Hypnosis rule #1 is that you leave out the details and allow people to fill in the blanks with their own imagination. That’s why, for example, my comic characters have no last names while working in a nameless company for a nameless boss in a nameless location. I don’t want a reader in France to think Dilbert is an American and therefore of little interest. I want the French reader, the Elbonian, and the American to look at the Dilbert characters and say some version of “That character is me!” In order to achieve that effect, I intentionally omit details that would knock you off the track. For example, the minute I give Dilbert a last name it would over-specify his ethnic origins and give folks a reason to feel less connected.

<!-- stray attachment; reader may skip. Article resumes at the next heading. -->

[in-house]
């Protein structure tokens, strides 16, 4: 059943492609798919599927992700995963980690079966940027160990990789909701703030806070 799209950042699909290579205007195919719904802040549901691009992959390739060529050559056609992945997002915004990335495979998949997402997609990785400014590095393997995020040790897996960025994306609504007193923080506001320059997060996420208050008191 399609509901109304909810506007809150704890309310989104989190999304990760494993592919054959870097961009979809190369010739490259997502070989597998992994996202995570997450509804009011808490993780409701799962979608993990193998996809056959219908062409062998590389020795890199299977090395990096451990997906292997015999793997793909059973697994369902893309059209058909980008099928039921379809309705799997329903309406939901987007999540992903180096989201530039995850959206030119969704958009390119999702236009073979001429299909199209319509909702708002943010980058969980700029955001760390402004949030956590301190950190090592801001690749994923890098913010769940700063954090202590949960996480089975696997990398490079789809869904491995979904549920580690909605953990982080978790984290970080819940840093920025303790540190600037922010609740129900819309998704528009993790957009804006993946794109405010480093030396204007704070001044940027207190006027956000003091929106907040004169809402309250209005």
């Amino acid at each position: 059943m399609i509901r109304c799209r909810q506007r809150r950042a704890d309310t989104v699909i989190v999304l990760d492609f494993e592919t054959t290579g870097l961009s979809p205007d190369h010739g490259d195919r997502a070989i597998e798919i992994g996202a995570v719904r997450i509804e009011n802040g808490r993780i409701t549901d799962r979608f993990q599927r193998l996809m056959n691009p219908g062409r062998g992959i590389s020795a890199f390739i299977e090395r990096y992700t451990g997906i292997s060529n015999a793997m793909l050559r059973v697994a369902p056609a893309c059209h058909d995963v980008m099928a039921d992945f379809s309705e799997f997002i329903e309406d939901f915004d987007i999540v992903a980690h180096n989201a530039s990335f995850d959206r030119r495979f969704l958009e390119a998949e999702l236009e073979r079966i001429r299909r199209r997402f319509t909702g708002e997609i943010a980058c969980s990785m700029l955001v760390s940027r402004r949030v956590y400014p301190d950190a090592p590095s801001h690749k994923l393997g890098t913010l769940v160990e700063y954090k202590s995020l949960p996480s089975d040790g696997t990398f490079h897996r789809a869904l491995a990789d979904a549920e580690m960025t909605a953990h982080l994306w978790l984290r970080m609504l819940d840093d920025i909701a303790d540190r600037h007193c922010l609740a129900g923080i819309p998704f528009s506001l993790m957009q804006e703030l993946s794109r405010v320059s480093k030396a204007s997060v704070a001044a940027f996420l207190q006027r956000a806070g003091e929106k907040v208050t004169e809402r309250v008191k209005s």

A golden rule in sales is “Don’t sell past the close.” That means that once your customer says yes, you stop talking about the product because you might accidentally say something that stops the sale. You never add detail when the customer is already sold. The less you say, the more likely the customer (who is already sold) will continue talking himself into loving the decision because people like to think they are smart.
Now review Trump’s empty sentence: We need to take America back. From whom? Notice the intentional lack of detail? In this case, the lack of detail is the powerful part of the sentence. See how the open-ended suggestion works? Every voter is free to fill in the topic of their own greatest fear. Trump invites you to hypnotize yourself to finish the thought. And you do.
(1) Thank you Zach Abramowitz, founder and CEO of ReplyAll, for the article recommendation.
(2) The biggest mistake you can make in marketing is to add details which clash with your potential customer’s sense of who they are. See If you want to persuade someone with facts, steer clear of identity and ideology.
(3) I’ve expanded this category from Marketing and PR to Marketing, PR and Persuasion. The full list of posts is in Best practices for startups — a list by topic.